"Don't blame me if my brother's a jack ass!" David screamed through his panting.
"Too late!" one roared. Finally, they got ahold of him. The three were on the ground. David flailed against them with his skinny little arms and legs. One boy pinned his arms down and the other stradled him, getting ready to punch him. The two boys laughed at David who was still thrashing. Charity was about to scream, but then, the shrill whistle of Mr. Martin. "BOYS! HOLD IT RIGHT THERE!"
The galaxy seemed to have stopped all of its hurtling; its motion paused like an idle video game.
The cheerleaders, Mr. Martin jogging down the hill, the dirt, the pounding tennis shoes, the side ache. . .all of this dropped out of existence. . .
As the boy on top threw a defiant punch anyway.
"Yeah!" the one holding David's arms guturalized, putting time back into place. Speeding everything up again. Charity screamed and ran closer to the scene.
"I TOLD YOU, BILLY, TO STOP. You are going to the principal's office right now, young man. And take Johnathan with you." Mr. Martin said, rushing down the hill, his voice wavering with every step. His keys and man-boobs jiggled. Billy, on top of David, smirked at Jonathan in a knowing way. Mr. Martin finally arrived, breathless.
"Martin, we're not scared of you. . ." Billy sneered and then spat into the dirt. He and Jonathan were now getting up off of a stunned David, who got to his knees in the dirt. He was still holding her wishes with his right hand, which was propping up his body. She pounded out the dirt with her canvas shoes and got there right after Mr. Martin. He tipped the note up to her without looking at her. She grabbed it. They all froze, waiting to see what was going to happen with Mr. Martin and the boys.
The sprawl of makeshift cheerleaders were standing on the sidelines, watching the events and whispering to themselves. The other boys who were playing were also rivetted. The yells of the younger kids on the other side of the playground seemed to be coming from a tv show.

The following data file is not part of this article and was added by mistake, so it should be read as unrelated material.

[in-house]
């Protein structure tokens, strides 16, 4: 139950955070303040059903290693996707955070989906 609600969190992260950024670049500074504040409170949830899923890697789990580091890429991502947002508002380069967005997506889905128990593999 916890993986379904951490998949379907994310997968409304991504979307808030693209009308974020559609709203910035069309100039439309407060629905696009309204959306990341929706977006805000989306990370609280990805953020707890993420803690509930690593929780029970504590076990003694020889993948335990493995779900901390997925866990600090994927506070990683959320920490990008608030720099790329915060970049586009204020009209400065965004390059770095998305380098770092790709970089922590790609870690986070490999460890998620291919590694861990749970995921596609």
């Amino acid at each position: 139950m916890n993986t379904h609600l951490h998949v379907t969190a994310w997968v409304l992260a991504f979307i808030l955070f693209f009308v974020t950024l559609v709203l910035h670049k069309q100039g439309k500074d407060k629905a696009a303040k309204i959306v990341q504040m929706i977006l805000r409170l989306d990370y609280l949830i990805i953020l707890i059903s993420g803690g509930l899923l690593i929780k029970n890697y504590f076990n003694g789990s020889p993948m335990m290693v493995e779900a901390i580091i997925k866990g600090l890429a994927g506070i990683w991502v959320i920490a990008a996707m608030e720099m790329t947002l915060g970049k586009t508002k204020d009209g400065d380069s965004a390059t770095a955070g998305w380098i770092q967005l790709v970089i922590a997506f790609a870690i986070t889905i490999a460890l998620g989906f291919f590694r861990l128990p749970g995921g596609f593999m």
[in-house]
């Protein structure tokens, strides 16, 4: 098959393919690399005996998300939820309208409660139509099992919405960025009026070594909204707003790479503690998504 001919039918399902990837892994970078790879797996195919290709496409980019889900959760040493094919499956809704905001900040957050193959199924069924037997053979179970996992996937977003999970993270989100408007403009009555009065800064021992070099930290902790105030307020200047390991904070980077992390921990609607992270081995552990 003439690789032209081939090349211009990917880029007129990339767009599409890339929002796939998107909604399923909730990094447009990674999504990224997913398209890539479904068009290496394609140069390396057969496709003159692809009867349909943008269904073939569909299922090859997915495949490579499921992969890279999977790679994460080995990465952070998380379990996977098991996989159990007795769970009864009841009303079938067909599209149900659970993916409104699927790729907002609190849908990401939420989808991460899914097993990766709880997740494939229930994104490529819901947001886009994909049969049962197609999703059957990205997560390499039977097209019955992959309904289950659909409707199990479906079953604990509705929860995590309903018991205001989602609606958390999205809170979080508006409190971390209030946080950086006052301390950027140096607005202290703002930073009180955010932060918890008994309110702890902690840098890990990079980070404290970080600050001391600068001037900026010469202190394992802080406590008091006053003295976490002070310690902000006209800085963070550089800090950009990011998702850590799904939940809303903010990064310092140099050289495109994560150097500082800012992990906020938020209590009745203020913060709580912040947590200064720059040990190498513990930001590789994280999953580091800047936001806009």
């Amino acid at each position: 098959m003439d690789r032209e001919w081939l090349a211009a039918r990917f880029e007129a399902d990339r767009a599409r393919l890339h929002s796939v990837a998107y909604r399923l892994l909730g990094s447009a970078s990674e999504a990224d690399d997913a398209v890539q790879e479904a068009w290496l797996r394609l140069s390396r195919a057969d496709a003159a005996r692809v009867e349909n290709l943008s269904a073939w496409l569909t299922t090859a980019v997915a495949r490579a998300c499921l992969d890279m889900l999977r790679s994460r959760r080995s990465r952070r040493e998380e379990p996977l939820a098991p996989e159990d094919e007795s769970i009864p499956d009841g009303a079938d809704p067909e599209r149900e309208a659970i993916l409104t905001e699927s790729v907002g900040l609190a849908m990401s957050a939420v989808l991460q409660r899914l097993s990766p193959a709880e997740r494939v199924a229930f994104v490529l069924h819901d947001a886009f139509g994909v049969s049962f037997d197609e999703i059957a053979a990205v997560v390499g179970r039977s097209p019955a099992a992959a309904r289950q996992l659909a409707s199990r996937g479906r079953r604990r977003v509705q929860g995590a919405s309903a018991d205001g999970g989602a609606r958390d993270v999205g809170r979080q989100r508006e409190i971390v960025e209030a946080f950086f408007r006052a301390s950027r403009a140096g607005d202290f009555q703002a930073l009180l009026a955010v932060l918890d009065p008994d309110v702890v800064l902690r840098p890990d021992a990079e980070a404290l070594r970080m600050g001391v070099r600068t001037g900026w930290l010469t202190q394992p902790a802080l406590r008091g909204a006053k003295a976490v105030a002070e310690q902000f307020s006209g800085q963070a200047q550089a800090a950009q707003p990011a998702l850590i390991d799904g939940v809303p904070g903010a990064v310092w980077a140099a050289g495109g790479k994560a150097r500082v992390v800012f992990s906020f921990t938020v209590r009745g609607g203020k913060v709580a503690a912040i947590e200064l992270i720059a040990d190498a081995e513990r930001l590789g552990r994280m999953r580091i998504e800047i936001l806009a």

"Come on boys. Or else I'll radio Pechinovski to come escort you."
"Oh Jesus, Martin, calm down." Billy mumbled.
"Young man, that language is not appropriate. I am going to see to it that Principal Vincent knows about the language as well as your tag-teaming a poor innocent 5th grader."
The three just stood there, Mr. Martin blinking about fifty times to Billy's one non-blinking steely stare. Charity and David remained still, even though they were still breathing heavy.
And then, something shifted. The boys looked down and hunched their shoulders. Jonathan scuffed the dirt with his shoe. "LET'S GO!" Martin yelled at the boys. They meekly lowered their heads and started shuffling up the hill, to the spot where Principal Vincent had just appeared. The 6th grade girls started to chatter again and the remaining boys lumbered back into their usual awkward energetic hype that took over their bodies in often ungraceful ways.
"Are you ok, David?" Charity quietly asked, hearing her own heart thud in her voice, as she shoved the piece of paper deep into her pocket. He looked at her like he was going to cry. There was blood coming out of his already-inflamed nose. "David! You're bleeding!" He swallowed hard and got up. "Let's get you to the nurse," Charity said, as she gently pushed her shoulder into his, towards the direction of the nurse's office, over by the kindergarten room.